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Difference between calculated and direct-measured low-density lipoprotein cholesterol in subjects with diabetes mellitus or taking lipid-lowering medications

Authors
Journal
Journal of Clinical Lipidology
1933-2874
Publisher
Elsevier
Volume
6
Issue
2
Identifiers
DOI: 10.1016/j.jacl.2011.12.007
Keywords
  • Low-Density Lipoprotein Cholesterol
  • Friedewald Formula
  • Diabetes Mellitus
  • Triglyceride
  • Community-Based Study
Disciplines
  • Biology
  • Medicine

Abstract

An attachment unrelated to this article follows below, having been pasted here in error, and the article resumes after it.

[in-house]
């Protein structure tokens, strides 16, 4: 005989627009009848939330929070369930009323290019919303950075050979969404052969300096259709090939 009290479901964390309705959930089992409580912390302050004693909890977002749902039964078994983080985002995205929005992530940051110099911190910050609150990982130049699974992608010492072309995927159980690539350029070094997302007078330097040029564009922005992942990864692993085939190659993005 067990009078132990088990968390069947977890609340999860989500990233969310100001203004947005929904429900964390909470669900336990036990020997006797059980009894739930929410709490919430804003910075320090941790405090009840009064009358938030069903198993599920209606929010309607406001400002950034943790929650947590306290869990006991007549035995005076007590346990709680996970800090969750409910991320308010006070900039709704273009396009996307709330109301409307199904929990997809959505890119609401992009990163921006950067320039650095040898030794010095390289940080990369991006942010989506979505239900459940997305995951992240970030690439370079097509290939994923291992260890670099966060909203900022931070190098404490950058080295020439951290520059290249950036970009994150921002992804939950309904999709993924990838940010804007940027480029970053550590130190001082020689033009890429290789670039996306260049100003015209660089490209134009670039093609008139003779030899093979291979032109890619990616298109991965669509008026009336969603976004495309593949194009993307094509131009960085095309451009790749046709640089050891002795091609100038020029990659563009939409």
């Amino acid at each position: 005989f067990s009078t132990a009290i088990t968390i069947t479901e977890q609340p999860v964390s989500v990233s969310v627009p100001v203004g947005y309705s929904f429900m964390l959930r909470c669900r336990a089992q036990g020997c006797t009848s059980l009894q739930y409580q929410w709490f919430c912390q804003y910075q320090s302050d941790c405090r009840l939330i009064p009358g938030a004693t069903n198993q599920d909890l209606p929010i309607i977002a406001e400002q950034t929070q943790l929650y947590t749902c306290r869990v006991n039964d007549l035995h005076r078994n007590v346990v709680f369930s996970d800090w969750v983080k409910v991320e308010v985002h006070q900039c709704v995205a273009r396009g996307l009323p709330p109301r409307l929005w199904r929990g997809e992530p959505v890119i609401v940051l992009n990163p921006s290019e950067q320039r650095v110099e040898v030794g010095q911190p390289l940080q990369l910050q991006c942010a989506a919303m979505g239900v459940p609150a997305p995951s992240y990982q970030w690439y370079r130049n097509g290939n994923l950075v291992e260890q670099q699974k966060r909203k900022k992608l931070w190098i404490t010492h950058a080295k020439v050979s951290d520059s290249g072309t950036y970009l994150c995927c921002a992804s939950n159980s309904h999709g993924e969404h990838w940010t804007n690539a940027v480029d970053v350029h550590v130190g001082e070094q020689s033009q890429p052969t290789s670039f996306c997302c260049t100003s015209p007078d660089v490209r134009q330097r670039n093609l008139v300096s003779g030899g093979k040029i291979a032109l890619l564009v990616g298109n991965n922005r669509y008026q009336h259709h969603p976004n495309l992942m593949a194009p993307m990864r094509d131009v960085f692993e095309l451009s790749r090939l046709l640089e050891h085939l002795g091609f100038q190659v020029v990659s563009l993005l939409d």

Objective We evaluated factors that caused differences between calculated low-density lipoprotein cholesterol (C-LDL-C) and direct-measured LDL-C (D-LDL-C) and compared them in subjects with diabetes mellitus (DM) or taking lipid-lowering medications. Methods 21,452 subjects (9,177 women, 12,275 men; 8.1% with DM and 8.5% on lipid-lowering medications) were included in the analysis. Participants were classified into 3 groups, i.e., group 1: the subjects without DM and not on lipid-modifying drugs (n = 18,287), group 2: without DM and on lipid-modifying drugs (n = 1,423), and group 3: with DM (n = 1,742). LDL-C concentrations were either directly measured by a homogenous method or calculated by Friedewald formula. Results There was a significant correlation between C-LDL-C and D-LDL-C (r = 0.966, P < .001). The absolute values of the differences between two LDL-C values were 7.0 ± 6.2 mg/dl and 6.6 ± 7.3% (6.6 ± 5.9 mg/dl and 6.0 ± 6.5%, 8.8 ± 6.7 mg/dl and 9.1 ± 9.7%, and 10.1 ± 7.3 mg/dl and 10.7 ± 10.1% in group 1, 2, and 3 respectively, P < .001). The subjects with the absolute value of the differences of LDL-C ≥10% was 20.2% (17.3%, 31.3%, and 41.1% in group 1, 2, and 3 respectively, P < .001). In the multiple logistic regression analysis, high triglyceride (≥150 mg/dl), low high-density lipoprotein cholesterol (HDL-C) (<40 mg/dl), male gender, obesity (body mass index ≥25 kg/m2), DM and taking lipid-lowering drugs were significant associated with high LDL-differences (the absolute value of the differences ≥10% or ≥10 mg/dl). Conclusion D-LDL-C was generally higher by 5 mg/dl or 5% than C-LDL-C. The differences C-LDL-C and D-LDL-C were higher in subjects with DM and on lipid-lowering medications. Male gender, high triglyceride, low HDL-C, and obesity were also associated with the greater differences between C-LDL-C and D-LDL-C.

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